The first of several 2011 Business Matchmaking events, which match small business sellers with corporate and government buyers in face-to-face meetings, is quickly approaching.
If you’ve never participated in Business Matchmaking (BMM) here’s a few statistics that might change your mind: the events have facilitated more than 77,000 seller-buyer meetings resulting in over 8 billion dollars in contracts granted.
I thought that would get your attention.
As the director of HP Global Supplier Diversity, Development & Sustainability, I have participated in the events as a “buyer” for several years. Here are my top tips to increase your chances for successful meetings.
Do your homework – The corporations and government agencies represented at BMM sessions are all fairly transparent. While some buying entities do more to educate potential sellers than others, a seller need only spend a few minutes of online research to gain an understanding of a buyer’s strategic plans and priorities. The last thing that you as seller want to do is to – for example – pitch a buyer on your medical products, when that buyer very publically sold off its medical division two weeks ago. In the days leading up to a BMM event, the organizers will provide each registered seller with a list of appointments and the buying entities with whom the buyer has been matched. I encourage sellers to use this information to begin researching and preparing to make the most of the 15 minute matchmaking sessions.
Lead with your value proposition – The BMM experience is sometimes described as “speed dating for small business.” Very much like speed dating, business owners have only a brief few minutes to make a lasting impression on the buyer across the table before the bell rings and they are ushered off to the next encounter. The best way to quickly catch the interest and attention of a buyer is to lead with your value proposition, ideally in a way to speaks to that buyer’s needs. Instead of saying “…what is HP looking to buy…”, you must lead with “here are the products/services that I offer; here is what distinguishes my business; and here is what I can do for HP…” As you do you, keep in mind that the buyer at the table may not be responsible for your specific commodity. Make it easy for the buyer to help you by crisply identifying where your solution lives in the enterprise, and who in the business is your target customer.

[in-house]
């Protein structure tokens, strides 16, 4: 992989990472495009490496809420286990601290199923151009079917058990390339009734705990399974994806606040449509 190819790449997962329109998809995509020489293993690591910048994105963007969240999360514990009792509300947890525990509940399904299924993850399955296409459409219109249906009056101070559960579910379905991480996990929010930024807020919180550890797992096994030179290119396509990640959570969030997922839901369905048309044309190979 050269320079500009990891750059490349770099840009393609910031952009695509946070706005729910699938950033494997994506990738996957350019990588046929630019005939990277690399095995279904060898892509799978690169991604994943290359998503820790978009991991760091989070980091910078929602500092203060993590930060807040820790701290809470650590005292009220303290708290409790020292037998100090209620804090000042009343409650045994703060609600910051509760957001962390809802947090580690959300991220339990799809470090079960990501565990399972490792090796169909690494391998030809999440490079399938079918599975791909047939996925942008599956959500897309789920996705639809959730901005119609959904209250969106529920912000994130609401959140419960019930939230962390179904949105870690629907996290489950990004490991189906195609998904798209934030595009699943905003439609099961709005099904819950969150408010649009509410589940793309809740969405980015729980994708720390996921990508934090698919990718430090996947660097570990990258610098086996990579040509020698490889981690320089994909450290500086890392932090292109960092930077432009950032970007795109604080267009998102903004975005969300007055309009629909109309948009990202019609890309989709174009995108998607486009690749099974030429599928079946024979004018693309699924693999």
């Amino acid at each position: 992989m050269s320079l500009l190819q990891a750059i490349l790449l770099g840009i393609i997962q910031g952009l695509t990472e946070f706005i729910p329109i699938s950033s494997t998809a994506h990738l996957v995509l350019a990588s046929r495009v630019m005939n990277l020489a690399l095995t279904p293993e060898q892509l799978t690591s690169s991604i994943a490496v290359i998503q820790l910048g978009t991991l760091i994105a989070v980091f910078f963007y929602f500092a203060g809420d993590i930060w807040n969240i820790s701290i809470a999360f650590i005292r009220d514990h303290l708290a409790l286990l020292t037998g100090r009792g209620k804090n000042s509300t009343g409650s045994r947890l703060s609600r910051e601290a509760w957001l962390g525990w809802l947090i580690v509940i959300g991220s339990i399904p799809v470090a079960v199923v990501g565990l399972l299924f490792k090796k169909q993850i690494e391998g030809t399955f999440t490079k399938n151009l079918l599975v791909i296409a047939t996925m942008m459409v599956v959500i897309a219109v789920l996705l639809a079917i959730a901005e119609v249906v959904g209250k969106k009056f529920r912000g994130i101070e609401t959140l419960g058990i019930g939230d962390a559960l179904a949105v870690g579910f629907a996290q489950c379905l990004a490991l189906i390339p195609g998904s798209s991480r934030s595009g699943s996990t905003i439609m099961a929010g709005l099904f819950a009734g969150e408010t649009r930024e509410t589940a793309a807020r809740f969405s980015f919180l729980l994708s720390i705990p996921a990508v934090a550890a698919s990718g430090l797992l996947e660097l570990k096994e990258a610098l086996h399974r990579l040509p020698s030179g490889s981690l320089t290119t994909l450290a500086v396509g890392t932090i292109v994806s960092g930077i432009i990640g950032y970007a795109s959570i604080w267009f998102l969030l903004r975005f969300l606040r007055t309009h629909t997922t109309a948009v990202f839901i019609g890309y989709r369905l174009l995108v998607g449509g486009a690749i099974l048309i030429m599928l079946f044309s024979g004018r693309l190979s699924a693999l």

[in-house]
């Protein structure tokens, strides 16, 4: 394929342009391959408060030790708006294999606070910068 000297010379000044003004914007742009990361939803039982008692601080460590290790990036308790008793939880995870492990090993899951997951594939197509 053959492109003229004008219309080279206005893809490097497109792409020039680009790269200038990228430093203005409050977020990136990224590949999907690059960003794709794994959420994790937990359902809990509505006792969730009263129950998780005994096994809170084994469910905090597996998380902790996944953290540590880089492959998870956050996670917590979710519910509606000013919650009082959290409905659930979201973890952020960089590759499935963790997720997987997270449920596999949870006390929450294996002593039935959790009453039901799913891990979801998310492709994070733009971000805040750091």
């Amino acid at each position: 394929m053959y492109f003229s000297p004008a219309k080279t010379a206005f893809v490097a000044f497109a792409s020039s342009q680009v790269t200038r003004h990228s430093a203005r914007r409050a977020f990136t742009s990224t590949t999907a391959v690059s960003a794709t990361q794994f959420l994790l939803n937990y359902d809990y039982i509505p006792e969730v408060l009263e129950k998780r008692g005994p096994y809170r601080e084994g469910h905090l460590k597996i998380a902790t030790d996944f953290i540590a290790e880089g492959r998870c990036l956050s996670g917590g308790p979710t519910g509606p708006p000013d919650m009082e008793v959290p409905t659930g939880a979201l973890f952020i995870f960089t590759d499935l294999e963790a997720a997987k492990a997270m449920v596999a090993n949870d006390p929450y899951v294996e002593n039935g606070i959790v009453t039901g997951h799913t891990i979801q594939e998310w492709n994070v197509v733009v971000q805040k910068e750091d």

Manage the follow-up – I always recommend that sellers resist the urge to hand every buyer their glossy new ten pound product catalog. As much pride as we may have in our printed materials and product samples, we must remember that the buyers may be meeting with dozens of sellers that day, and that many buyers have travelled in for the matchmaking day. It is a good idea to pass on your documentation on electronic media (for example a CD or USB thumb drive), or to offer to e-mail any documents after the matchmaking session. This also makes it easier for the buyer to share your information with others in the organization. Before you leave the table, be sure that you have determined the mode of follow-up, if any. It is fine to simply ask the buyer “how should I plan to follow-up with you?” Finally as you do follow up, feel free to be “politely persistent” and “amiably aggressive.” You don’t want to upset or alienate a buyer, but at times it pays to be the squeaky wheel.
While there is no standard guaranteed recipe for success, these practices should help you get the most out of your Business Matchmaking experience. I hope to see you across the table!